Affectionately referred to as the ‘Start-up Nation’, Israel has upheld its reputation as the breeding ground for technological innovation for a number of decades. Indeed, Israel’s transition from a torpid agrarian economy to the palpitating tech superpower of today is nothing short of extraordinary. The pioneering, entrepreneurial spirit of this tiny country is the modern-day definition of a success story and something that we in the UK should not overlook.
This morning, I had the privilege to attend the Market Opening Ceremony organised by UK Israel Business at the London Stock Exchange. Amongst the attendees was Mark Regev, Israeli Ambassador to the UK, whose passionate speech highlighted to everyone the vast array of Israeli innovations that are changing the world and driving the future. Ambassador Regev declared: ‘I believe that there is so much that Israeli innovation can bring to the UK’. I could not agree more.
The sophisticated way in which Israeli tech companies continue to influence global markets rests not necessarily within their size, but within their astoundingly innovative concepts. From solar power to mobile chips, vehicle technology to advancements in augmented reality, USB sticks to laser keyboards, Waze to Check Point Software, Israeli companies continually succeed in introducing technologies and products that establish worldwide industry excellence.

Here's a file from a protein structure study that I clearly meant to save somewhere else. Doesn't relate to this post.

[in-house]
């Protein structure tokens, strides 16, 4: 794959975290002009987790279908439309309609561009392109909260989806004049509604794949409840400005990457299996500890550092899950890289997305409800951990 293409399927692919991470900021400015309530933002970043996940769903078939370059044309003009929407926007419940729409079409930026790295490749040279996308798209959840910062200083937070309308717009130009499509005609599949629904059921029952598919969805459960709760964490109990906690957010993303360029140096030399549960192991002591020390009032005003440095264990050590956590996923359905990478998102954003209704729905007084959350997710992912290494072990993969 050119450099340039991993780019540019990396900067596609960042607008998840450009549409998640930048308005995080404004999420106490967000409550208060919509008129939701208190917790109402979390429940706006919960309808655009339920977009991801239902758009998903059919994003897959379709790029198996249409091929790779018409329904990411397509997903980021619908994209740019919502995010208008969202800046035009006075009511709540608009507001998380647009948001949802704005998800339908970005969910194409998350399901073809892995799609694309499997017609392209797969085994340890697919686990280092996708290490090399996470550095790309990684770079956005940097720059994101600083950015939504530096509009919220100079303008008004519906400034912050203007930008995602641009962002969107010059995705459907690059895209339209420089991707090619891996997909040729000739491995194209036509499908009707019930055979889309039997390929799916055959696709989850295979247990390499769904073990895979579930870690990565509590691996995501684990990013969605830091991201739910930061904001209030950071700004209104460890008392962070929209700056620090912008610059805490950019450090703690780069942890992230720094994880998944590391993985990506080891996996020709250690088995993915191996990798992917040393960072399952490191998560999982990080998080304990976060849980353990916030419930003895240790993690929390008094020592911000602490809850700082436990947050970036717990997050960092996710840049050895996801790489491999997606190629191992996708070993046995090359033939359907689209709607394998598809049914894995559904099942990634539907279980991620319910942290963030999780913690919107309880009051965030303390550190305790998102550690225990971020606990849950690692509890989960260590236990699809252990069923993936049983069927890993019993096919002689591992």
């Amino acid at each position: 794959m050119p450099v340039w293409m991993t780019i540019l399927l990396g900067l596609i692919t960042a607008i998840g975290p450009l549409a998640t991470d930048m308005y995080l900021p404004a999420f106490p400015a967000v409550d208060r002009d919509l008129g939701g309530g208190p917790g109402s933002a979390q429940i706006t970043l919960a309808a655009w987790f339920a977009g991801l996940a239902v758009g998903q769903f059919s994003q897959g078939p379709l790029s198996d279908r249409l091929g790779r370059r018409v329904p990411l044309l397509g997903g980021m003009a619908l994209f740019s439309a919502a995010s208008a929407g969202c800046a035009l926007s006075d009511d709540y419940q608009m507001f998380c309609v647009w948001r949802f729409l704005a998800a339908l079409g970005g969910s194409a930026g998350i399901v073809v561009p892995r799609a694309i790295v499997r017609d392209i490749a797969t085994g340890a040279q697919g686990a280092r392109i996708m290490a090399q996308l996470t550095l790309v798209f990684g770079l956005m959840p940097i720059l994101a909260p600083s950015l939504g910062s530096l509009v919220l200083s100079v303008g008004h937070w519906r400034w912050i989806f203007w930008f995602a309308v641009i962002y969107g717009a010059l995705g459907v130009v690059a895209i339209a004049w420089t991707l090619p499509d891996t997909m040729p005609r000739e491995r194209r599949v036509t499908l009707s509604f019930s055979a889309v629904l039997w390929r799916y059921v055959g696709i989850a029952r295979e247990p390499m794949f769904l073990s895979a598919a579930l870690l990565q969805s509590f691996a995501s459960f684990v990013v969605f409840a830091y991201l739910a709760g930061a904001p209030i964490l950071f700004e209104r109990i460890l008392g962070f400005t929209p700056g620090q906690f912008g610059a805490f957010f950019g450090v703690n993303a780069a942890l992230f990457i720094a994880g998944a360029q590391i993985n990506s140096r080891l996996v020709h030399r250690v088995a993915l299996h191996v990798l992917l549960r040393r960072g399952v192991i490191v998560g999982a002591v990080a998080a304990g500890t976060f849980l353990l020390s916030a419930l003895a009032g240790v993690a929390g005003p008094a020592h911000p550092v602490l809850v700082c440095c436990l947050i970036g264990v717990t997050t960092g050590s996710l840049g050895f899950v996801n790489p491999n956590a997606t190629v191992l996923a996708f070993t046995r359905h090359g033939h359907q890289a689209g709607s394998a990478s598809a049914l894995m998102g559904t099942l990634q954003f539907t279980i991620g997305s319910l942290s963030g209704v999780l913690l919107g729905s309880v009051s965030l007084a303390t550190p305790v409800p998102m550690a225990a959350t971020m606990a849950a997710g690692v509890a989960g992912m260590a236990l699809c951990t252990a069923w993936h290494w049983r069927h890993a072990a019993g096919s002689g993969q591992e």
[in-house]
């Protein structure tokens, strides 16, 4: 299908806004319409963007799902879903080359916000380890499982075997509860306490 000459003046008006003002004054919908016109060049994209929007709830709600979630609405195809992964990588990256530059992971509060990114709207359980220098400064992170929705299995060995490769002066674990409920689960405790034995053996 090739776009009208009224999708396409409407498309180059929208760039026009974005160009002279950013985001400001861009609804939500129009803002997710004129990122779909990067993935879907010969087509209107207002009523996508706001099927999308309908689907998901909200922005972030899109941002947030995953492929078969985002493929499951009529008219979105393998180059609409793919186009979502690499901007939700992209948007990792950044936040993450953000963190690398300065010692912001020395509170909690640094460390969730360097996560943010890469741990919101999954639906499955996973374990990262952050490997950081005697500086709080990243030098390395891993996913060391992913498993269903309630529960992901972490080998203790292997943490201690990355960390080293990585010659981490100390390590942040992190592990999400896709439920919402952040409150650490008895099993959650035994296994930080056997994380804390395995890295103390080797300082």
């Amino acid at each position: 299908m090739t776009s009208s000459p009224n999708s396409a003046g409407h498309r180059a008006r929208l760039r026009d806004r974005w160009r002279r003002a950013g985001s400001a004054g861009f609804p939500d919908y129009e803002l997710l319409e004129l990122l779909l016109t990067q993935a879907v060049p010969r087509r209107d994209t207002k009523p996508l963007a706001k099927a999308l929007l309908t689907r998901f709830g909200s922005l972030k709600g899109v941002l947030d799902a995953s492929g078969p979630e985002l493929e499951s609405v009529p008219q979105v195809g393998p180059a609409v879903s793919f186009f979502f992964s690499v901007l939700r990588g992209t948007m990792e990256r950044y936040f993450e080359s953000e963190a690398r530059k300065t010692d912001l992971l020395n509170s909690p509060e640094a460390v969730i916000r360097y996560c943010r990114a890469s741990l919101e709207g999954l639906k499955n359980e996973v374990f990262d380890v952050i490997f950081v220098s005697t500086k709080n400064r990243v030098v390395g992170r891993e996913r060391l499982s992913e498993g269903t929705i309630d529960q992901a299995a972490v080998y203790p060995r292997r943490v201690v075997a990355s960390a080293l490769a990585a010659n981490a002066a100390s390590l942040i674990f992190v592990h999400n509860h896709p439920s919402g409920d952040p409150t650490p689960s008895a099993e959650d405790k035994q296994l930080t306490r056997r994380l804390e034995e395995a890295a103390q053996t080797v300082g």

From my brief conversations with a number of Israeli tech firms present at the opening ceremony, it became apparent that the shrewdness, drive and enthusiasm for technological excellence in Israel will continue to flourish.
According to data released by IVC Research Center in April of this year, within a 20-year period of 1997-2017, Israel has nurtured 16,000 high-tech companies, of which 8,000 are still operating. The Middle Eastern state is home to 505 cybersecurity companies, which have raised approximatively $5.6 billion – the list goes on. With an ever-impenetrable economy and a striking concentration of innovative people, this is a country from which the UK can become inspired and thrive too.
In line with Ambassador Regev’s words, the UK must not only recognise Israel’s reputation as a locus of innovation, but invest in it as much as possible. With Brexit on the horizon, there is arguably no better time for us to embrace the technology advances of Israel. Otherwise, we risk falling behind and side-lined once again.
Drew Salisbury is an Account Executive at The PR Office.